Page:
Fri, 18 Apr 2003
I used to have the pleasure of working with Mark Miller, capability security guy. One of his charming quirks was that, when someone found a bug in his code, he'd send email to everyone describing how he'd gone wrong and what he'd learned by fixing the bug. He also bought lunch for the bug finder.
Here's a bug that escaped my tests. I found it through use yesterday. What did it teach me about my testing?
It's in a time-tracking program. Here's the sequence of command-line events.
At this point, I should have 'misc' paused, 'plop' running (accumulating time), and 'stqe' should have never been started. As I later discovered, both 'misc' and 'plop' were running. That's one of the worst bugs that could happen in a timeclock program. No double-billing at Testing Foundations!
The cause of the bug was that I incorrectly believed that I could use the 'stop' command to undo most of what 'start' does. That's true, but it also does something extra. As it proceeds, the 'stop' command calls out to all paused jobs and says, "Hey! I'm stopping the running job. Anyone want to volunteer to start up in its place?" The background job, 'misc', volunteered.
Why didn't my tests prevent me from making this mistake?
One of my testing principles is that tests should set and check the background. (Here, 'background' isn't supposed to mean 'background job' - it's supposed to evoke the background of a painting or a photograph - that part that's not the focus of your attention. Specifically, tests should check that what was supposed to be left alone was in fact left alone, not only that what was supposed to be changed was changed.)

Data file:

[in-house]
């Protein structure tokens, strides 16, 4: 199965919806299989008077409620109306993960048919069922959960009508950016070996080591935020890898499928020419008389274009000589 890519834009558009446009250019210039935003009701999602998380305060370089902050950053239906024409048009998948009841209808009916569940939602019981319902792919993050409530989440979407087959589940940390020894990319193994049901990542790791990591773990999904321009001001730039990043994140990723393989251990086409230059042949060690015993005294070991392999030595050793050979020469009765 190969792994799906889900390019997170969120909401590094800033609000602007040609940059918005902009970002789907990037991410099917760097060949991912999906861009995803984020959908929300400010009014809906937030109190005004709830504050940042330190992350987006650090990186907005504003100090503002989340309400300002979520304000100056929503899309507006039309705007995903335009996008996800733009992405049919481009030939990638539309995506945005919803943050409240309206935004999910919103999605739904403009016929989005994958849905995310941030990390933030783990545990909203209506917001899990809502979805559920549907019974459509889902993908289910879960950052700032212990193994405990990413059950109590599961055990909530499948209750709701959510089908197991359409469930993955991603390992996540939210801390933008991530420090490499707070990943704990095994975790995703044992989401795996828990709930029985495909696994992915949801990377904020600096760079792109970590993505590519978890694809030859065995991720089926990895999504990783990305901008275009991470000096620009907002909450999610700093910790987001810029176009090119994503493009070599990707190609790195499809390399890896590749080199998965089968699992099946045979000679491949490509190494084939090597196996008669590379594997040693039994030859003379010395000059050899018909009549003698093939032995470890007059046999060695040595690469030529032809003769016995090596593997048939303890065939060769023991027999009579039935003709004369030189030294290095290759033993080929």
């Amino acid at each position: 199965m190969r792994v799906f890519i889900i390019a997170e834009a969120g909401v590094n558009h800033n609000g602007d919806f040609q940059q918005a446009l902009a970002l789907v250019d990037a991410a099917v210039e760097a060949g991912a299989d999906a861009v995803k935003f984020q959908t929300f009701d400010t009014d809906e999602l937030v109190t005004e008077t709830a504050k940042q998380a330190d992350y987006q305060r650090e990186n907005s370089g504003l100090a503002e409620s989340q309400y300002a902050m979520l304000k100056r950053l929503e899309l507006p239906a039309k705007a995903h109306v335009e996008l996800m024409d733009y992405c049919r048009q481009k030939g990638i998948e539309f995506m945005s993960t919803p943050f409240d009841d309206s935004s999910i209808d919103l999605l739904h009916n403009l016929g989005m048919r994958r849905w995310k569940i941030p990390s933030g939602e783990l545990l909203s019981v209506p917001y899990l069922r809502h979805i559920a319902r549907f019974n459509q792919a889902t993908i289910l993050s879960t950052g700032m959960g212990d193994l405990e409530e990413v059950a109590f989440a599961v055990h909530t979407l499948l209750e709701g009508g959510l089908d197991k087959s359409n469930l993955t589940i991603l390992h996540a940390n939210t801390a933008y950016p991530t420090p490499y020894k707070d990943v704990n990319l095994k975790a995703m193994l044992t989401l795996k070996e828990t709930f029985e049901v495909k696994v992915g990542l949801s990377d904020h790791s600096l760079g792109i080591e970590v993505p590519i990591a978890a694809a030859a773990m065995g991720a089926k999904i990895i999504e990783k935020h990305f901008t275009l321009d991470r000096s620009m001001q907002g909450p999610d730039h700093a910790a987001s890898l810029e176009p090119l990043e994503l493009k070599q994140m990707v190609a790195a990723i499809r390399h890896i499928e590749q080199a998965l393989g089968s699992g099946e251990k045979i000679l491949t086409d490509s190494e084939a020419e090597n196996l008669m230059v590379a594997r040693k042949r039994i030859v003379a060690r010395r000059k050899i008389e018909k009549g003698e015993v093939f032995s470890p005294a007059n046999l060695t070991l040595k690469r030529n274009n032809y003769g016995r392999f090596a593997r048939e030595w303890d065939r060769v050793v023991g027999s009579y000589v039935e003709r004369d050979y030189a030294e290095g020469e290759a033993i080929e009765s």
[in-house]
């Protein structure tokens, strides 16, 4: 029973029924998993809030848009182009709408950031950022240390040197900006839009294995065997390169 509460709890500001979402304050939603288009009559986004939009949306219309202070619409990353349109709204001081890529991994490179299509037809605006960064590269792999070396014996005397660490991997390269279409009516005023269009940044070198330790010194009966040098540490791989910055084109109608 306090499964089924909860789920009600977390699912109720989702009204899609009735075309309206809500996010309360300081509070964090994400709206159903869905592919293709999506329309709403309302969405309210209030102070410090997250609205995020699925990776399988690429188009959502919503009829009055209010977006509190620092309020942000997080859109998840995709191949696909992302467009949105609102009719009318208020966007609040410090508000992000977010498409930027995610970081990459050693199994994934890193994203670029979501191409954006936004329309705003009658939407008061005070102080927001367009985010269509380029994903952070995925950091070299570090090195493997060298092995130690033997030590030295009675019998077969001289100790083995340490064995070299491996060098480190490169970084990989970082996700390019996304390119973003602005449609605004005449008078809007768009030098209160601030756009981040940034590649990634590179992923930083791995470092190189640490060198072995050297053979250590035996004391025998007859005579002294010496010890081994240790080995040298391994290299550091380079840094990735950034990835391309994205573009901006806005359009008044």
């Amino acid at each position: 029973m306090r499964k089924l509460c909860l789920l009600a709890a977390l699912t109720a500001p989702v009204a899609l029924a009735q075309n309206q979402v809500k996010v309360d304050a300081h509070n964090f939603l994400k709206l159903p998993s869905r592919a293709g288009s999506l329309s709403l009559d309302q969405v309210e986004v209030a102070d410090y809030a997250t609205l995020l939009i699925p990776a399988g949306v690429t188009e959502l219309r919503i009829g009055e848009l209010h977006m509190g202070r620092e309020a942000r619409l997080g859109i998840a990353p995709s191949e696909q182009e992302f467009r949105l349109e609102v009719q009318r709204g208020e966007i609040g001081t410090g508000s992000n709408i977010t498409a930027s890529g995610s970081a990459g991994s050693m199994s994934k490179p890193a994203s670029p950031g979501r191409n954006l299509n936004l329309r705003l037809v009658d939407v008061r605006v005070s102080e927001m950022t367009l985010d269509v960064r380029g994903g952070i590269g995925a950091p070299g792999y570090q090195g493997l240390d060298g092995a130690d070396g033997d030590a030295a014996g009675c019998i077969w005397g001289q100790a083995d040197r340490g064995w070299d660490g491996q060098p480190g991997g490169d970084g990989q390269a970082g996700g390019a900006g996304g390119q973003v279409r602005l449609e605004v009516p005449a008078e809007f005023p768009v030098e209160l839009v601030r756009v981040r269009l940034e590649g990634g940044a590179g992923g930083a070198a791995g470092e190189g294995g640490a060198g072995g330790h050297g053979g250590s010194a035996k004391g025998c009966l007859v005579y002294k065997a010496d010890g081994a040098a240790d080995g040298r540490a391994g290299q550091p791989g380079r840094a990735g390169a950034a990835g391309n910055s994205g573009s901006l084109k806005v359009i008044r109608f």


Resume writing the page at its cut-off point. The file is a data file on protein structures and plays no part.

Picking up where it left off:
Examining my undo test suite, I found that I had some tests of that sort. I had a test that made sure that an unstarted job was left alone. I had a test that checked that a paused non-background job was left paused. As far as I can tell, I only missed the one crucial idea for a test. I bet I wasn't following the background principle consciously enough. When coding in a test-first way, I sometimes find it hard to sit back, breathe deeply, and do a global case analysis of the problem.
Of course, testing should be robust in the face of human frailty. That's the root of another of my principles: use visible reminders. There are certain test ideas that have high value. If they're easy to forget (which you know by forgetting them), they should be written down. A reminder catalog isn't useful unless it's seen, so it should be highly visible (as an information radiator). When I look up from my screen, I should see test ideas like:
in front of me, instead of a big poster for Gene Wolfe's The Book of the New Sun, a "decsystem10" bumper sticker from 1981, a Claude Monet print, an extra cover from a Patti Smith album, and an oil painting of galaxies.